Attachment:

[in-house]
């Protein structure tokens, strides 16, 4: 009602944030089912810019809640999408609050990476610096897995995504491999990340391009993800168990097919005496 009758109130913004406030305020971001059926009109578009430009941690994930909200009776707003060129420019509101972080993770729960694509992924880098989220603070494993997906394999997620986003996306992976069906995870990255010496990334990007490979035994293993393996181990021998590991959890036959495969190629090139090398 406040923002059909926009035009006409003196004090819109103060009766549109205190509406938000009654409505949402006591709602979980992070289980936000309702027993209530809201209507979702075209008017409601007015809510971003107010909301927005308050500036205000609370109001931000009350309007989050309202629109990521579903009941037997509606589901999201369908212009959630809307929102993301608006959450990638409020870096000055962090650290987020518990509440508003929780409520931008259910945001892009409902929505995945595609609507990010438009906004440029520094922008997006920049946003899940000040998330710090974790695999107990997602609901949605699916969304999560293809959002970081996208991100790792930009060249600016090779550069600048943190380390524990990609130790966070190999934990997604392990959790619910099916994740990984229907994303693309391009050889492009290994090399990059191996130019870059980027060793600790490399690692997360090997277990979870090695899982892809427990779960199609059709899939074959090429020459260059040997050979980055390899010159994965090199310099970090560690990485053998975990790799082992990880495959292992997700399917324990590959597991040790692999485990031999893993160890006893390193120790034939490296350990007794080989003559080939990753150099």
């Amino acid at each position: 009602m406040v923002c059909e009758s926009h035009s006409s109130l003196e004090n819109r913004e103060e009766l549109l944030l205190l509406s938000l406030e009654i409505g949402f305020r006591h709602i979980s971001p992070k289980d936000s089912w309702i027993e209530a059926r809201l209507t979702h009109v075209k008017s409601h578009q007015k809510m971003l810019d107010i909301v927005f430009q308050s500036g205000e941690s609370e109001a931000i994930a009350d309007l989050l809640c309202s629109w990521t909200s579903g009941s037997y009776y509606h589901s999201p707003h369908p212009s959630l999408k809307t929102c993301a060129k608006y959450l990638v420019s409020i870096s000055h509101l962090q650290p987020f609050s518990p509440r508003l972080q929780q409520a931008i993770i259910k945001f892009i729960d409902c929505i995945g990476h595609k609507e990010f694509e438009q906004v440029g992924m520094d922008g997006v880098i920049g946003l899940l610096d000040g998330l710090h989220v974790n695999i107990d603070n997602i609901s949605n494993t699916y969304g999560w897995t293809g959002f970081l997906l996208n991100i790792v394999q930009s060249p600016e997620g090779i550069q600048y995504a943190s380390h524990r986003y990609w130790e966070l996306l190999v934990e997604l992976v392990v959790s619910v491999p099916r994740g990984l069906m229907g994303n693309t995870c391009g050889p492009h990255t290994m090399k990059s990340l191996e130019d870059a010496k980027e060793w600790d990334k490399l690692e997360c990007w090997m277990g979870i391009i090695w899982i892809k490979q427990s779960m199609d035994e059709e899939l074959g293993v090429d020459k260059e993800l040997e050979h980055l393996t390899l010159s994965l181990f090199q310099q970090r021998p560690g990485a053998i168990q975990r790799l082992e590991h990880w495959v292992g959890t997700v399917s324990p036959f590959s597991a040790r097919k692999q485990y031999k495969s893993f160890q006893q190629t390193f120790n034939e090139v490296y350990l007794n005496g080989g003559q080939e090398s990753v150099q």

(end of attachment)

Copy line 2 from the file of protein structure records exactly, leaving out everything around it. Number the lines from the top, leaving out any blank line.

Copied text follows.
């Protein structure tokens, strides 16, 4: 009602944030089912810019809640999408609050990476610096897995995504491999990340391009993800168990097919005496 009758109130913004406030305020971001059926009109578009430009941690994930909200009776707003060129420019509101972080993770729960694509992924880098989220603070494993997906394999997620986003996306992976069906995870990255010496990334990007490979035994293993393996181990021998590991959890036959495969190629090139090398 406040923002059909926009035009006409003196004090819109103060009766549109205190509406938000009654409505949402006591709602979980992070289980936000309702027993209530809201209507979702075209008017409601007015809510971003107010909301927005308050500036205000609370109001931000009350309007989050309202629109990521579903009941037997509606589901999201369908212009959630809307929102993301608006959450990638409020870096000055962090650290987020518990509440508003929780409520931008259910945001892009409902929505995945595609609507990010438009906004440029520094922008997006920049946003899940000040998330710090974790695999107990997602609901949605699916969304999560293809959002970081996208991100790792930009060249600016090779550069600048943190380390524990990609130790966070190999934990997604392990959790619910099916994740990984229907994303693309391009050889492009290994090399990059191996130019870059980027060793600790490399690692997360090997277990979870090695899982892809427990779960199609059709899939074959090429020459260059040997050979980055390899010159994965090199310099970090560690990485053998975990790799082992990880495959292992997700399917324990590959597991040790692999485990031999893993160890006893390193120790034939490296350990007794080989003559080939990753150099």